14. The presumption which underlies the main provision in Section 5(6) can be displaced, as the Legislature has itself indicated, on proof of the conditions set out in Proviso (b). Although the strength of the aforesaid presumption and the nature and quantum required to satisfy the conditions of Proviso (b) may vary according to the circumstances of the particular case, yet it can be said as a general proposition that in the case of transfers made prior to the decision of the Chief Minister's Conference in July 1972 to lower the ceiling the burden under Explanation II on the tenure-holder to establish the facts bringing his case within Clause (b) of the Proviso, would be lighter than the one in the case of a transfer made after the aforesaid decision in July 1972.
15. In order to bring his case within the purview of Proviso (b), the tenure-holder has to show-
(i) that the transfer has been made in 'good faith';
(ii) that it is a transfer for adequate consideration;
(iii) that it has been made under an irrevocable instrument; and
(iv) that it is not a benami transaction or for immediate or deferred benefit of the tenure-holder or other members of his family.
16. There is no dispute in regard to the connotation, construction and existence of ingredients (ii), (iii) and (iv) in the instant case. Controversy, however centers round the true meaning and scope of the expression 'good faith' within the contemplation of Clause (b) of the Proviso. In the instant case, the Appellate Authority appears to have taken the view-a view which has been upheld by the High Court- that a transfer cannot be said to have been made in 'good faith' merely because it has been honestly or genuinely made and satisfies the aforesaid conditions (ii), (iii) and (iv), unless it is proved further that it was made for a valid pressing necessity.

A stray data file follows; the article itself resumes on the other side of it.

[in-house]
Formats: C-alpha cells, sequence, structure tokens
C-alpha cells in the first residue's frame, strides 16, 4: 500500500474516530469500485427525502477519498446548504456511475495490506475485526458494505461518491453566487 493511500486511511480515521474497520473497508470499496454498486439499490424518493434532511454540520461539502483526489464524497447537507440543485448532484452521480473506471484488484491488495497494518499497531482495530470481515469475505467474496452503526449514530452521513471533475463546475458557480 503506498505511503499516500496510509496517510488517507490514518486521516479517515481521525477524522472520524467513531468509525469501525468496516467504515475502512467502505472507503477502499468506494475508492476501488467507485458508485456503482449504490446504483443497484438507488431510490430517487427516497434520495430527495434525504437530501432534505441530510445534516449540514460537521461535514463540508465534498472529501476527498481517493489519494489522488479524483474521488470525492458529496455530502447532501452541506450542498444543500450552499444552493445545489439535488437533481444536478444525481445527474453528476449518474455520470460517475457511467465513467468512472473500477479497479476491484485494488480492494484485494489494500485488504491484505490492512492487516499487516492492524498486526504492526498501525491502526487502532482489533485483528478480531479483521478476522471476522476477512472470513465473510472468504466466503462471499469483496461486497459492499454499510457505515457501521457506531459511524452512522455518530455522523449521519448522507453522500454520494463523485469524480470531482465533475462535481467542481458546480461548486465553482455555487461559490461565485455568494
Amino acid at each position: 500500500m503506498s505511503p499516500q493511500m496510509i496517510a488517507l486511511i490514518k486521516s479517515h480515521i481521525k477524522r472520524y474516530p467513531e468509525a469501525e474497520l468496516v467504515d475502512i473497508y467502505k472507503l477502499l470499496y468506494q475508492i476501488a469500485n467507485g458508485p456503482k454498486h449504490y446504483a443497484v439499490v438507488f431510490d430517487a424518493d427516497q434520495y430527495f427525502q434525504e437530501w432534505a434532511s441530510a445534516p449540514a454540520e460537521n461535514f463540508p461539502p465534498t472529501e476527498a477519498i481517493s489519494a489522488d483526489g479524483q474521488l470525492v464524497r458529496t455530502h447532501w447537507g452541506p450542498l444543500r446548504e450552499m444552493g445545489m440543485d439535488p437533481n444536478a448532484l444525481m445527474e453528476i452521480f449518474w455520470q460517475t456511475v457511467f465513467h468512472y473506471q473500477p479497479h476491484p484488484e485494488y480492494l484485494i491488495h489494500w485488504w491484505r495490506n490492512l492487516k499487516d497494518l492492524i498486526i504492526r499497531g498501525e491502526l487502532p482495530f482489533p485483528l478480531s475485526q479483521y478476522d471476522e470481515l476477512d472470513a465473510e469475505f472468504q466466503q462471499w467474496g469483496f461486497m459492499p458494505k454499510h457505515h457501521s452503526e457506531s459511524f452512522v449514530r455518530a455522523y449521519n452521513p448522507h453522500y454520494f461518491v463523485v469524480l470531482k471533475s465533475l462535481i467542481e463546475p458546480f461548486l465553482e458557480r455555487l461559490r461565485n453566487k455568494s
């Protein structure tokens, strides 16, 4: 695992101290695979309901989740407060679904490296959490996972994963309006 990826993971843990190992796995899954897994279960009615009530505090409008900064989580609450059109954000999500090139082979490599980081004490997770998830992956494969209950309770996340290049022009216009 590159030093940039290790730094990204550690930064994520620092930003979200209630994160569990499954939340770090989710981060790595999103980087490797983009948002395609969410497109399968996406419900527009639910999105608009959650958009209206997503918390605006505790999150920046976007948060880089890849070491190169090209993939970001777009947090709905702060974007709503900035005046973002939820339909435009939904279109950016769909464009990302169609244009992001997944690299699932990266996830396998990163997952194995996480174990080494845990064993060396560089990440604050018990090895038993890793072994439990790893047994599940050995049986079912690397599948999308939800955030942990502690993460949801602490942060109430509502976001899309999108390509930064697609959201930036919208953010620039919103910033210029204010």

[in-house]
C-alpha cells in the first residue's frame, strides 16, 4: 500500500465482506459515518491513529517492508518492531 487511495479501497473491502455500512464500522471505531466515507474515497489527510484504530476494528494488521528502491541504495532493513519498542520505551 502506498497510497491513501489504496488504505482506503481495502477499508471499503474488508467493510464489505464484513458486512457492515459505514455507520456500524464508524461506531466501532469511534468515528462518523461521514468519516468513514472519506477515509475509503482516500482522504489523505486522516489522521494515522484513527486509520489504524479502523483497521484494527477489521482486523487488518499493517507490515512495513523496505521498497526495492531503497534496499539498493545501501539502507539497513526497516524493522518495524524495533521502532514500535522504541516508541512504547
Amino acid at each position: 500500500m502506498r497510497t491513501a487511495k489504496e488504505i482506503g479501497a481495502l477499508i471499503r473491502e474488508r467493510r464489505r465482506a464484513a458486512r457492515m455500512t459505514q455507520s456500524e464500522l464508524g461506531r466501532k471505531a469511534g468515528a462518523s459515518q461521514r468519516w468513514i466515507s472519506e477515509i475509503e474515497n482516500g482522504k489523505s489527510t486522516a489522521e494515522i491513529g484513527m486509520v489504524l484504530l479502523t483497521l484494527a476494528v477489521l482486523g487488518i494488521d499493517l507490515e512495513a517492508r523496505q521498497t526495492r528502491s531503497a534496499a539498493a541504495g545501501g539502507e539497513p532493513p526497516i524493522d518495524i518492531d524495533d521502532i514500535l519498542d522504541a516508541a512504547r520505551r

17. The thrust of the arguments of the learned counsel for the appellant is that the expression 'good faith' within the contemplation of Proviso (b) only means that the transfer is honestly and genuinely made, and is not designed to circumvent the Ceiling Act or defeat its object, and that this expression cannot be legitimately stretched so as to import into Proviso (b), as a requirement of law, an additional obligation to prove that the transfer was made for a pressing necessity, or valid personal need of the transferor. The argument is not devoid of merit.
18. The expression 'good faith' has not been defined in the Ceiling Act. The expression has several shades of meaning. In the popular sense, the phrase 'in good faith' simply means 'honestly, without fraud, collusion, or deceit; really, actually, without pretence and without intent to assist or act in furtherance of a fraudulent or otherwise unlawful scheme'. (See Words & Phrases, Permanent Edition,18A.91 Although the meaning of 'good faith' may vary in the context of different statutes, subjects and situations, honest intent free from taint of fraud of fraudulent design, is a constant element of its connotation. Even so, the quality and quantity of the honesty requisite for constituting 'good faith' is conditioned by the context and object of the statute in which this term is employed. It is a cardinal canon of construction that an expression which has no uniform, precisely fixed meaning, takes its colour, light and content from the context.